Project Subaru Justy: Bad Omens and Junkyard Luck

Put the car in gear to pull away from the stoplight. Slowly let up on the clutch. A moment that feels almost like forward motion is followed by grinding. Feel that gut sink. Try again with same results. Open the window, then the door. Step out. Reach in and turn the wheel. Put a shoulder to the door frame.
Push the car off the road and onto gravel. Call a friend who hopefully has a tow rope, and while waiting, try to imagine the best and worst-case scenarios for what might be broken. Then consider the possible solutions when dealing with an abandonware car purchased for $1,300.

That was one of my commutes home in the Justy not two months into my ownership. Thankfully, this was on a Thursday, so I only had to bike to work for one day. It’s not a long ride, but I live in Florida and rain is always a possibility.
When the weekend came, I jacked the car up and quickly discovered the problem, as you can see in the video above. It was, thankfully, a stripped hub rather than a broken differential or some other potential disaster.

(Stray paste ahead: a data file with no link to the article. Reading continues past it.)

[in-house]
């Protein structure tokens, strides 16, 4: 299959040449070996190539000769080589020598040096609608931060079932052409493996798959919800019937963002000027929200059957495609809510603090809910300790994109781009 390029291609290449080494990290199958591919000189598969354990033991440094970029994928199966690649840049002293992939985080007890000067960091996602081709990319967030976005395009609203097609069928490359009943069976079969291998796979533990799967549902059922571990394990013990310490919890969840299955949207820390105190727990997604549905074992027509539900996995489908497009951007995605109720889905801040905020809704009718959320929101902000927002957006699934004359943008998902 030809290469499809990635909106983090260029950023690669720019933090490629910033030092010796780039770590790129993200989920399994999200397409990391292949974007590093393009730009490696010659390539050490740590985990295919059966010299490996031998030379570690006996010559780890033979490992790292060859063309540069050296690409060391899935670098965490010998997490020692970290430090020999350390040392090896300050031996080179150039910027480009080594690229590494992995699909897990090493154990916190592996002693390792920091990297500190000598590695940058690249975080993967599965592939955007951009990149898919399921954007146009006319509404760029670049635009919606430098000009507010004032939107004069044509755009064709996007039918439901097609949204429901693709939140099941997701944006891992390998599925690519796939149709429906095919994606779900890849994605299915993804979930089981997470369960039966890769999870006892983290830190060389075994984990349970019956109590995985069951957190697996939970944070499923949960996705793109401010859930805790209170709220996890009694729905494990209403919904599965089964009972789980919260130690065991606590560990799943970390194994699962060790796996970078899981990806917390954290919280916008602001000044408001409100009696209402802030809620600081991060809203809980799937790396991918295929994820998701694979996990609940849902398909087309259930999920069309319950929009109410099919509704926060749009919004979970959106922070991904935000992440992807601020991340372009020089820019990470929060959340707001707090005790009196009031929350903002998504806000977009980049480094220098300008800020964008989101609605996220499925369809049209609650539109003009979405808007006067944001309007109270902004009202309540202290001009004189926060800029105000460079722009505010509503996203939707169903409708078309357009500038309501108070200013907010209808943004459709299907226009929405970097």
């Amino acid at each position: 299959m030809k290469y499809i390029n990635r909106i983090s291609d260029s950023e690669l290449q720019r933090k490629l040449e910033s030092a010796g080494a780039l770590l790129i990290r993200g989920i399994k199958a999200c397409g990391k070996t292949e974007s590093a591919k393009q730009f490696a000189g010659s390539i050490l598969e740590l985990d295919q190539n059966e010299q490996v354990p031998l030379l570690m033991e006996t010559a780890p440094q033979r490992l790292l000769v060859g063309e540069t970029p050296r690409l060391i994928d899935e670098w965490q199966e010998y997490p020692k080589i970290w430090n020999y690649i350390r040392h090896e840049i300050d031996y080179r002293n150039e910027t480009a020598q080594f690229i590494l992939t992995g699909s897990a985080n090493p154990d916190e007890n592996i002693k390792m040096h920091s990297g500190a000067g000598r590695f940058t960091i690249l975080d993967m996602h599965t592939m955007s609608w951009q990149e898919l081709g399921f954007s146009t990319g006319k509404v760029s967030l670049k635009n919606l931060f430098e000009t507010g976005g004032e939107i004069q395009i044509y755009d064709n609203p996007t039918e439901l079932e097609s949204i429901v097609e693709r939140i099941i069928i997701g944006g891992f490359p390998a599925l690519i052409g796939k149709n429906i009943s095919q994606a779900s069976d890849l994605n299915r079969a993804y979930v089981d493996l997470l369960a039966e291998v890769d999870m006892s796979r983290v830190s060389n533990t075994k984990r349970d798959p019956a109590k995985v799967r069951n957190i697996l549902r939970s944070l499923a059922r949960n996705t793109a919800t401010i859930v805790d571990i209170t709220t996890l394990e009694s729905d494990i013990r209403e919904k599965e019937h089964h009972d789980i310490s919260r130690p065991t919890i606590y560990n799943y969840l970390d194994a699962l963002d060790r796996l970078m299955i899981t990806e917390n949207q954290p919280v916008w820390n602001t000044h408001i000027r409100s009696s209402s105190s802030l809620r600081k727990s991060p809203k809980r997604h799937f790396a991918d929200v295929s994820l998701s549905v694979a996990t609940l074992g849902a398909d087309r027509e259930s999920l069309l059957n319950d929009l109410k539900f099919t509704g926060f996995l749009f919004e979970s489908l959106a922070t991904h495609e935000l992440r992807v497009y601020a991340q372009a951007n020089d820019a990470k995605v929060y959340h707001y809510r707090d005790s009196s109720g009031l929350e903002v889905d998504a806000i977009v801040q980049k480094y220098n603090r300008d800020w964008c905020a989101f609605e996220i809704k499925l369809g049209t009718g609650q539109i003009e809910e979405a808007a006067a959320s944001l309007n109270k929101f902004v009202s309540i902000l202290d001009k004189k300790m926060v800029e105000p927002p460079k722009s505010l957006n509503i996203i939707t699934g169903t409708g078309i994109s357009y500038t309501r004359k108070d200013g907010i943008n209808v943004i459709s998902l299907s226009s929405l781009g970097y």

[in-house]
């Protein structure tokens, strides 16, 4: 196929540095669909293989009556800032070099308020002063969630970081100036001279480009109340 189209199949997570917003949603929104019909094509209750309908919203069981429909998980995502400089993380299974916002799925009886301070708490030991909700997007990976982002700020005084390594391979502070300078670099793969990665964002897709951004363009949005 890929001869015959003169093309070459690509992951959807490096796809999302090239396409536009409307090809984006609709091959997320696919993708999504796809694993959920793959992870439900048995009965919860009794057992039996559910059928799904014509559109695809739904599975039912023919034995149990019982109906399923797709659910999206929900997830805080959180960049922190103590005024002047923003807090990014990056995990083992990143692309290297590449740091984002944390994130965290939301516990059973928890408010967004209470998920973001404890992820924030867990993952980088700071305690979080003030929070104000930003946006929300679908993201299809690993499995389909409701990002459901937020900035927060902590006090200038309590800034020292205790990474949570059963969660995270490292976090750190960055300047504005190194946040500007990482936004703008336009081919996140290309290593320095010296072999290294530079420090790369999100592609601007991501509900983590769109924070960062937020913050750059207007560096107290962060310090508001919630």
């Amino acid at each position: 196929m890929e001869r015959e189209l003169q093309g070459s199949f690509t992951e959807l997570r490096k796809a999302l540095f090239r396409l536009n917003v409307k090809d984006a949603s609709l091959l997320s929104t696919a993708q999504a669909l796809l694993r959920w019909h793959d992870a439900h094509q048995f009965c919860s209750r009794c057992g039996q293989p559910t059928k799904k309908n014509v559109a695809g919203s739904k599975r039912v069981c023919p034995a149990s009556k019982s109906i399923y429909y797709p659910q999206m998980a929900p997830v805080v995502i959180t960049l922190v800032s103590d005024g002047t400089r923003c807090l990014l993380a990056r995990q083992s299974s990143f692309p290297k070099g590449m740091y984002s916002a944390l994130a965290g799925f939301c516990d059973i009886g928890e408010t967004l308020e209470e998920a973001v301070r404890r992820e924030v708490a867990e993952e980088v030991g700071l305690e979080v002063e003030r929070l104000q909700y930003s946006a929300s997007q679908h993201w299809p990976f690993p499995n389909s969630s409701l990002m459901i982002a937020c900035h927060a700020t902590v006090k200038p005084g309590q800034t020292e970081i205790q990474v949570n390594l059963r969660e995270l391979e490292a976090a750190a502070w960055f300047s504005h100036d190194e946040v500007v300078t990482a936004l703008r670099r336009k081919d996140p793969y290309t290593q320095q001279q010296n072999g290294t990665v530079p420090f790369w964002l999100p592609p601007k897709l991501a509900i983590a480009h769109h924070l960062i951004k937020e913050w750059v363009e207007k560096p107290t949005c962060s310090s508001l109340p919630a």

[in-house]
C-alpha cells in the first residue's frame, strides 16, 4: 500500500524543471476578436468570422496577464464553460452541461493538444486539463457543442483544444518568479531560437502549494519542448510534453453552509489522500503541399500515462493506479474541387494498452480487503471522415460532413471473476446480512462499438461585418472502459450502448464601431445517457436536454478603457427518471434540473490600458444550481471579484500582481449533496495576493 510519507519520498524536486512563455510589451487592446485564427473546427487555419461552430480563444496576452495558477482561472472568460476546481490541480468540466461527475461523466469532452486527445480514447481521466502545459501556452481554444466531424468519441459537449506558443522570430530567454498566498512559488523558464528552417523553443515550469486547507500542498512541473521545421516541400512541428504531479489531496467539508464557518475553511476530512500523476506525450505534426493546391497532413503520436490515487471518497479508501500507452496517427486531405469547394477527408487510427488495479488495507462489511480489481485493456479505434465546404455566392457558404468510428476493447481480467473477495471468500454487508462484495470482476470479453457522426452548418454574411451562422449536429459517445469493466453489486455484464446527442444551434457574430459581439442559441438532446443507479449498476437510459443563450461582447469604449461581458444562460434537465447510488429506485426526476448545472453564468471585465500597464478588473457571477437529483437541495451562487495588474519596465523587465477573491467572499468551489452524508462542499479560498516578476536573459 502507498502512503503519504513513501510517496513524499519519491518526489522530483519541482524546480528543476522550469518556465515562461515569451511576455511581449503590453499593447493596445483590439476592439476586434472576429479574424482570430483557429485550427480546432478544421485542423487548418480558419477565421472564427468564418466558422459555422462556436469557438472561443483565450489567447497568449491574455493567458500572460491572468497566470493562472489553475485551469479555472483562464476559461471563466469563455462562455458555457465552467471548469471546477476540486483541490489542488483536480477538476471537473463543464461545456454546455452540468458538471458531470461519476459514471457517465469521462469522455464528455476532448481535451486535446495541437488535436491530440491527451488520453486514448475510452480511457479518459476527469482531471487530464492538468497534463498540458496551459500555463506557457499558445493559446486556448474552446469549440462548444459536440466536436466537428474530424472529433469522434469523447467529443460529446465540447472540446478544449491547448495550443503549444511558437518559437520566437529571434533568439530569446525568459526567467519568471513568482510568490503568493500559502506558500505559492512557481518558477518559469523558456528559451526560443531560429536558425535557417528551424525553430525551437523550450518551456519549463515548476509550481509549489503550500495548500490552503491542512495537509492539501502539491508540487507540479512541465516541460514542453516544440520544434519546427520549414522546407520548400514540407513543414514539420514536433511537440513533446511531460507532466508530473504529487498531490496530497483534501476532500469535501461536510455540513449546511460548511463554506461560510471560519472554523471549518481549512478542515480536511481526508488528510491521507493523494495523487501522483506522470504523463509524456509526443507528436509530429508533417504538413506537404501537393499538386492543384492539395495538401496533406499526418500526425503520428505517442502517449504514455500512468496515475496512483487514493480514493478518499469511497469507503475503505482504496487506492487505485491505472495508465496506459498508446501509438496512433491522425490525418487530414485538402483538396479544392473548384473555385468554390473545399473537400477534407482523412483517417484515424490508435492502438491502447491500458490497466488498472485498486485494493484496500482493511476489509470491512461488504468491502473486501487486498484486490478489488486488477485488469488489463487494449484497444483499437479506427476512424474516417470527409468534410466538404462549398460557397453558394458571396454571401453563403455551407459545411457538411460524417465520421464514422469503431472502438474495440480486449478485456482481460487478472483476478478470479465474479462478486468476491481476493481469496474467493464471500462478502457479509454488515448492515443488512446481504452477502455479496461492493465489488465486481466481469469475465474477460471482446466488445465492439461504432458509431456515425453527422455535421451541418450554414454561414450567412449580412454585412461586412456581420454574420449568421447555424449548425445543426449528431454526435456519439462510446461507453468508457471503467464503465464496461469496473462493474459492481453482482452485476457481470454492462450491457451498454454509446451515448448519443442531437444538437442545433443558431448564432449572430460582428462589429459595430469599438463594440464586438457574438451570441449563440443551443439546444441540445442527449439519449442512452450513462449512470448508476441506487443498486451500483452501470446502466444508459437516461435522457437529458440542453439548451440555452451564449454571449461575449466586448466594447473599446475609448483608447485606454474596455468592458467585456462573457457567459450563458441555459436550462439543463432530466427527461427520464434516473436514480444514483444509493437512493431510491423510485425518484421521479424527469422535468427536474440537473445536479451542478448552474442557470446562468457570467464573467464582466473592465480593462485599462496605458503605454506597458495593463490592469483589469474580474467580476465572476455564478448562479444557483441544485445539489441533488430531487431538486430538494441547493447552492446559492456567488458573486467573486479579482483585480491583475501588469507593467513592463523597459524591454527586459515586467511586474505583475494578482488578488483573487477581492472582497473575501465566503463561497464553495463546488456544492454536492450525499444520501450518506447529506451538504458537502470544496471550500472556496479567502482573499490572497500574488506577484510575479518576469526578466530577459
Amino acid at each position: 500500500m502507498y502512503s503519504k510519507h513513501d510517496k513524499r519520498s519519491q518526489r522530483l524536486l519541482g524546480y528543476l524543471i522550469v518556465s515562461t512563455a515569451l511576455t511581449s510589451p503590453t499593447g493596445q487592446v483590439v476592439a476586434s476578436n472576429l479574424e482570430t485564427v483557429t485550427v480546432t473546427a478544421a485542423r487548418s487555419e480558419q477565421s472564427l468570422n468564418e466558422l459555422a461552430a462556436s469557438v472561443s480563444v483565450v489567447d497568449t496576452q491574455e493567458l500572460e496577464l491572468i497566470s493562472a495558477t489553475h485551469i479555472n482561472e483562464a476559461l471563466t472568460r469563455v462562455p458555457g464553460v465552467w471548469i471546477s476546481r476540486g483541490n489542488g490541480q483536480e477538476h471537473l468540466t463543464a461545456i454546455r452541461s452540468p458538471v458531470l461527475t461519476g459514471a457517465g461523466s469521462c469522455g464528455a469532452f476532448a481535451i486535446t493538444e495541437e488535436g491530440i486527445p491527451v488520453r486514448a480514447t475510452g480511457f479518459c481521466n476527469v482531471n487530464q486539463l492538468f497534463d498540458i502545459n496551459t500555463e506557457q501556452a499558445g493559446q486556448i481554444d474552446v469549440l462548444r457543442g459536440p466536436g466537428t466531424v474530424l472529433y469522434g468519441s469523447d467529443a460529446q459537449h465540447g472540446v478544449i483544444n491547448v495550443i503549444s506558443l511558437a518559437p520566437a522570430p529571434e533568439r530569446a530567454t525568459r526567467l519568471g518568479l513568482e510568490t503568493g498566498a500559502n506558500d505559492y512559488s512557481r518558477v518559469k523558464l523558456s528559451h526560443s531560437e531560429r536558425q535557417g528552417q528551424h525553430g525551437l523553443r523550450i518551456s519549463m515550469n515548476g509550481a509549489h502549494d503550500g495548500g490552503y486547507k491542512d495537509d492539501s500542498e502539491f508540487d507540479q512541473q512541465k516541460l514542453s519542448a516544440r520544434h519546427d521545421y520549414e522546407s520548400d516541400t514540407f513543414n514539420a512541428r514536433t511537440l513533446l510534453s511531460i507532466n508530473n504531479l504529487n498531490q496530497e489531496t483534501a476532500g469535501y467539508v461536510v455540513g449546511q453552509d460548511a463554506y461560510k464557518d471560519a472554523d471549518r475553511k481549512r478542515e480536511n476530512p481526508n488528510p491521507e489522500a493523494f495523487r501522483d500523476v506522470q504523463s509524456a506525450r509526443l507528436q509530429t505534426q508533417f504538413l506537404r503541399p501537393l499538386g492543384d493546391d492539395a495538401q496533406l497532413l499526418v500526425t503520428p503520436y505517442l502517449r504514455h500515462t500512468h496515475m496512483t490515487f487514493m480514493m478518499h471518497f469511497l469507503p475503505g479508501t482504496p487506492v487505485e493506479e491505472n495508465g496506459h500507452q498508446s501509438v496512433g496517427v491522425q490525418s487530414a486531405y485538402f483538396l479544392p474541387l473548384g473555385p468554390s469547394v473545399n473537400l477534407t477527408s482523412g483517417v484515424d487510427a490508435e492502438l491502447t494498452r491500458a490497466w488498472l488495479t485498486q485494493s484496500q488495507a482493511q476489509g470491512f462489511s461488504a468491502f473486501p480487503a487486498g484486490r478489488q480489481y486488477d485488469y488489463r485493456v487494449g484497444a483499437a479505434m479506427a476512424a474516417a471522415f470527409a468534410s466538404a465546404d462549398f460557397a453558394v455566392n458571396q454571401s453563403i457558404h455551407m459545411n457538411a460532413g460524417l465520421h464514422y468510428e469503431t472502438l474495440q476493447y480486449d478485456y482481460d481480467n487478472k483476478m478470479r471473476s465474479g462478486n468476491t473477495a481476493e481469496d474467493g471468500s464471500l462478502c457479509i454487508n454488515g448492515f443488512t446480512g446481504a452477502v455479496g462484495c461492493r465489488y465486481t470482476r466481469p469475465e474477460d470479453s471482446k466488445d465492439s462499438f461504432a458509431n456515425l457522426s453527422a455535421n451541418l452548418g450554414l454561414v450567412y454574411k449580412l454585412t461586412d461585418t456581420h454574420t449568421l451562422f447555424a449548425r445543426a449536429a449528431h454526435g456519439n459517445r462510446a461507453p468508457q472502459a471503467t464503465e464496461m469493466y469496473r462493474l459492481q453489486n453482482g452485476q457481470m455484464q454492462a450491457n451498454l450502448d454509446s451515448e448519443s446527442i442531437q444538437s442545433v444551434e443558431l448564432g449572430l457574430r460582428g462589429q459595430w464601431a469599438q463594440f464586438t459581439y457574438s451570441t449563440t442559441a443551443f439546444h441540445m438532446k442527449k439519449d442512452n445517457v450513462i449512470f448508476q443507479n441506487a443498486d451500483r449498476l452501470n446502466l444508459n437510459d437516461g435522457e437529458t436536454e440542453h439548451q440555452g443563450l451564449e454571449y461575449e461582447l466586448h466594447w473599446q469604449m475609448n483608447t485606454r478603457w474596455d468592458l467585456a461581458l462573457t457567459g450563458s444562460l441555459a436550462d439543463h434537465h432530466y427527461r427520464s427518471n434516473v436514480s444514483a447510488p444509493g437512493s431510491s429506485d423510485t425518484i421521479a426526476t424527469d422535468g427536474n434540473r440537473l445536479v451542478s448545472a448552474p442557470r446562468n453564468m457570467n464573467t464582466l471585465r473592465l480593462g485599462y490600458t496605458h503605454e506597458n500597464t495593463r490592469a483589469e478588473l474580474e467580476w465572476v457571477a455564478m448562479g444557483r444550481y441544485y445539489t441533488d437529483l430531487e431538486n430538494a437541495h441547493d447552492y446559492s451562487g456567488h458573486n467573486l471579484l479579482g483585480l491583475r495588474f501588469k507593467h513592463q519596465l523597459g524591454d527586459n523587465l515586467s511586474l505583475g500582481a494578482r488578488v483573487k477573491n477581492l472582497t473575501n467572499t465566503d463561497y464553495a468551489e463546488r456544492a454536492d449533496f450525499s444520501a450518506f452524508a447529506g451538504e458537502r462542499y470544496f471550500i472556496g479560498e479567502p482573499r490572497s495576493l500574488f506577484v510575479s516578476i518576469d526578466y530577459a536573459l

Justy hubs bolt on to the rotor. Once the axle nut and four bolts are loose, it pops right off with little persuasion. The hard part for this job would be finding a replacement. New ones are available for around $150. A few people on the Subaru Justy forum had used ones for sale; I could’ve waited half a week and received one of theirs for about $20.
Right before logging in to Paypal, I decided I would, with a gut full of desperate futility, check the inventory list at my local junkyard. Huzzah! Not one, but two Justys! How lucky could one man be? I rushed there to verify their existence.
There was a red and a grey one, both second-generation cars, both front wheel drive. Red had fuel injection and a 5-speed, Grey had a carburetor and CVT transmission. No matter, the hubs are all the same. It was then I realized I’d have to remove lug nuts and an axle nut from a car that was suspended in the air.